Next.js is a framework built on top of React. It aims to help developers create production-ready applications with minimal need for configuration and boilerplate code.
Due to the way Next.js extends the React framework, there are some key differences in the way Sitecore JSS projects using the two are set up.
One of the biggest differences is that server-side rendering is handled by Next.js, as opposed to using a configurable boilerplate in React. Also, in terms of fetching data Next.js has multiple ways of being configured:
- --fetchWith flag can be used when setting up in order to set a preference for the way the Sitecore Layout and dictionary data can be REST or GraphQL
- --prerender flag can be used to specify the Next.js pre-rendering form of the primary path route. This can be either SSR (server-side rendering) or SSG (static site generation)
Another difference is the way Sitecore analytics is set up for the various frameworks. In order for those to be configured, the Next.js application using the REST fetch method must be utilised. This means that when setting up a JSS application using Next.js, certain flags must be used in order to get the correct configuration (though the app can also be updated at a later time).
Sitecore Container template
An additional Sitecore Container template is supported for Next.js applications. It's used for creating a 'Sitecore-first', full-stack project. The Sitecore Container template is built with Docker, JSS for Next.js and Sitecore Content Serialisation.
Image optimisation in Sitecore can be handled via a module called Dianoga.
Dianoga helps reduce the size of images served from Sitecore by 8-70% automatically. The way it works is by running an image optimisation on the image data immediately after it's placed in the Sitecore media cache. Next.js offers image optimisation in its image component next/image. It's an extension of the HTML img element with a variety of built-in performance optimisations to help achieve good Core Web Vitals, which are factored into Google’s search rankings.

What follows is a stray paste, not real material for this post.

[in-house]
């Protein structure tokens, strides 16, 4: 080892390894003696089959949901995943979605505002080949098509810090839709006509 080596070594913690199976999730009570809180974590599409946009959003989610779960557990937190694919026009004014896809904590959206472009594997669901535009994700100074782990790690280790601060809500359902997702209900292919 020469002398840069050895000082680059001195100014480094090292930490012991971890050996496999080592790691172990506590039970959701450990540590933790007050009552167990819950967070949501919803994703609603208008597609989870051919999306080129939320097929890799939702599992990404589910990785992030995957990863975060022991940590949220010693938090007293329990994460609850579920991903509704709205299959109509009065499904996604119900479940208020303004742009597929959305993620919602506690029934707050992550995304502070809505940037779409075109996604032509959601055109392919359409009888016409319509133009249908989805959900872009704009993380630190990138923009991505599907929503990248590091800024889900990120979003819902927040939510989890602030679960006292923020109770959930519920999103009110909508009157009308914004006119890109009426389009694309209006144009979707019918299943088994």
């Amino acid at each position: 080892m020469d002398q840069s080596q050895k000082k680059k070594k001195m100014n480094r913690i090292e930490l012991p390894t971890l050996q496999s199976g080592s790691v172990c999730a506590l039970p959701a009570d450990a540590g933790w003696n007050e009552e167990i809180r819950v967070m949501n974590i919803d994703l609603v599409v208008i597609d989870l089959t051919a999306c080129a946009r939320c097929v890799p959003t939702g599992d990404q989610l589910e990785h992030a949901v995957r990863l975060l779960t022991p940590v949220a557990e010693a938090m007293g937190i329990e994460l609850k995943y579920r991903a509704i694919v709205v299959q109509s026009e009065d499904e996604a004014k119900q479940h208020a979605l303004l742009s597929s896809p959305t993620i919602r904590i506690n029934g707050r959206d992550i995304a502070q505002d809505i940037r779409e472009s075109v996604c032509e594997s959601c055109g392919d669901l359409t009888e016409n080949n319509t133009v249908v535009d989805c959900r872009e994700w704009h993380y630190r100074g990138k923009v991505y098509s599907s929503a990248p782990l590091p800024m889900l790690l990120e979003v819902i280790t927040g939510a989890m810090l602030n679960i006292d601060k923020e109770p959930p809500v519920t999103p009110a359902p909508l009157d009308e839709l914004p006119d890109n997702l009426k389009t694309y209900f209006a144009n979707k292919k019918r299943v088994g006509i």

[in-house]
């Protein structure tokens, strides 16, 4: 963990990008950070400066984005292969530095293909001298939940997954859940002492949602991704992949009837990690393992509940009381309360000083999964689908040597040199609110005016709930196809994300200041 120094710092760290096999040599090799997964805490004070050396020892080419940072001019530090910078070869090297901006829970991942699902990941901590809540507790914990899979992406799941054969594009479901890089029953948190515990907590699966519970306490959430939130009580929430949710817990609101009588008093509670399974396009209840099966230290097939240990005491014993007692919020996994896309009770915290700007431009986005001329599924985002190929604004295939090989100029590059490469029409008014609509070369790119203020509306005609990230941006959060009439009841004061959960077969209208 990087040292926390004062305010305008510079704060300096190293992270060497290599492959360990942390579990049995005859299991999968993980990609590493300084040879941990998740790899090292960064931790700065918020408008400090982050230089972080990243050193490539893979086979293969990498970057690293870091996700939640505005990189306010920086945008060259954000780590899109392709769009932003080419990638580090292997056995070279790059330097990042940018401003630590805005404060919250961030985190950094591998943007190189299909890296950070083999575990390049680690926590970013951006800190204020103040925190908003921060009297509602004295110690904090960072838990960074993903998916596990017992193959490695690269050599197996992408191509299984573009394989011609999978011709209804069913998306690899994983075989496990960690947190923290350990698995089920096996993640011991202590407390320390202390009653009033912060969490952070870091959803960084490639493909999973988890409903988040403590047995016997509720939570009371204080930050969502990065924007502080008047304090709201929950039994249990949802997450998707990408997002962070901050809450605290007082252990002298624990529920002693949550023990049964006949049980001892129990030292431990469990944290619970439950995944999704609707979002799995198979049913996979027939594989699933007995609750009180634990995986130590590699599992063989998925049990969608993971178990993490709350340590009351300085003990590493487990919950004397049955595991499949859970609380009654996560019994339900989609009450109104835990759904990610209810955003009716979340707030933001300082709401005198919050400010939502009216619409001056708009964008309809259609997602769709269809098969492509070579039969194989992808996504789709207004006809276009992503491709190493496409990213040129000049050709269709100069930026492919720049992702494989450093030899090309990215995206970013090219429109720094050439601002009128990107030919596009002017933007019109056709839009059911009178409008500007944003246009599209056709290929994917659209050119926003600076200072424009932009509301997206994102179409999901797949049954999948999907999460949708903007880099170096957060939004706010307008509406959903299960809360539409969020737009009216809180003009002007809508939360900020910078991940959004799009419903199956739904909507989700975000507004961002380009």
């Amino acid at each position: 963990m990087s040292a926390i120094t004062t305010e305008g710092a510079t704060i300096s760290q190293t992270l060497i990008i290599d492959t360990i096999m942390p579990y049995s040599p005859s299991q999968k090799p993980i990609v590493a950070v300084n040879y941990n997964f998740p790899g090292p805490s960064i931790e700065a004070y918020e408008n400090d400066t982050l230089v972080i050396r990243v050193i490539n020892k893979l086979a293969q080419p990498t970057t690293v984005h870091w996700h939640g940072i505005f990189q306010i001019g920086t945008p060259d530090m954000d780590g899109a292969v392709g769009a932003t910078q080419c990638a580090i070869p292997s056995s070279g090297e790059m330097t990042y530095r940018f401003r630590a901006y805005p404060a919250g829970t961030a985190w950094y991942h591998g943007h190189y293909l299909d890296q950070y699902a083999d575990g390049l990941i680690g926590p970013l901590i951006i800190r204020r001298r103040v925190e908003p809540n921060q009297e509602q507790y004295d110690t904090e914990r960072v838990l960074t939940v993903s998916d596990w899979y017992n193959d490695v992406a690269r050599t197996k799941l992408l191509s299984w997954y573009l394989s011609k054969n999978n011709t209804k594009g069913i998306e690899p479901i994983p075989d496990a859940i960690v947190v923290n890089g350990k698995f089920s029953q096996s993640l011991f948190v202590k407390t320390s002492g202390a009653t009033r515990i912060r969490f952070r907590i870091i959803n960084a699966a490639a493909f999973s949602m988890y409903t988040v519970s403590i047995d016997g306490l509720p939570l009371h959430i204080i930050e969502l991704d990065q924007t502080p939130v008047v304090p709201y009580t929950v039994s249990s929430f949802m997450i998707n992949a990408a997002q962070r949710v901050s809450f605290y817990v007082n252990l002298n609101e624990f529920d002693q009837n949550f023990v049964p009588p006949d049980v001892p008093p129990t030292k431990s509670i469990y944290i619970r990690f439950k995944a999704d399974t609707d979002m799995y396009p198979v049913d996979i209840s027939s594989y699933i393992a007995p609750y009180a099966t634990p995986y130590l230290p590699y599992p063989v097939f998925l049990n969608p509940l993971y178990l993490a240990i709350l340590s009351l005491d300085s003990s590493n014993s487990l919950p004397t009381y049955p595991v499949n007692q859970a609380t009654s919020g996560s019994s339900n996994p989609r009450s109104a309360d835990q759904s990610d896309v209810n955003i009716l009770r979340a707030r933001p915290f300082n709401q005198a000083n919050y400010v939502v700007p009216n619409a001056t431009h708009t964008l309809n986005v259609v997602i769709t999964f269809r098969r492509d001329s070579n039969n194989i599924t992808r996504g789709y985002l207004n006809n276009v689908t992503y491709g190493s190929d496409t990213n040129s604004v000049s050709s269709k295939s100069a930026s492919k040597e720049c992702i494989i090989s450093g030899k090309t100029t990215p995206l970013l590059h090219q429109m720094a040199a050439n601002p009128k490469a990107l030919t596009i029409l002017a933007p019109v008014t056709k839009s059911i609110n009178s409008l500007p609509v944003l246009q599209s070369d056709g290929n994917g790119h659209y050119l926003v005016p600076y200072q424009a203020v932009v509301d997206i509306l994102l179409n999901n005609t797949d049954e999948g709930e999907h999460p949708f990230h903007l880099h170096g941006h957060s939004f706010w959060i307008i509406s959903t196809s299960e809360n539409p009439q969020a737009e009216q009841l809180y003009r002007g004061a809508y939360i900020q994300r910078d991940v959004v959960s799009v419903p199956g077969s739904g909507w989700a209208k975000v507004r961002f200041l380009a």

Some of the optimisation offered by Next.js include:
- Improved performance: Always serve correctly sized images for each device, using modern image formats
- Visual stability: Prevent Cumulative Layout Shift (CLS) automatically
- Faster page loads: Images are only loaded when they enter the viewport, with optional 'blur-up' placeholders
- Asset flexibility: On-demand image resizing, even for images served from remote servers
Customising the document head
Due to the way these FE frameworks are added to the body of the page, a module is necessary in order to access and manipulate the head tag of the page. Next.js offers its own module for appending elements to the head tag of the page. It works in a similar way to the “Helmet” module for React though “next/head” is built-in and is available as part of the base setup.
Next.js provides an out-of-the-box routing handler, which is different to handling routing in React. This affects mostly projects that are looking to switch from a React based template to a Next.js one.
There are also some notable differences when hosting a Next.js application. The way a React JSS application is server-side hosted is via a JSS proxy.
It’s done using a Node.js server and a sitecore-jss-proxy NPM package. When it comes to hosting a Next.js headless server-side rendering, the JSS proxy isn't needed, (nor is it compatible). Additionally, production hosting of Next.js JSS applications in integrated mode is not supported. Next.js JSS apps can be hosted on any environment that supports Node.js.
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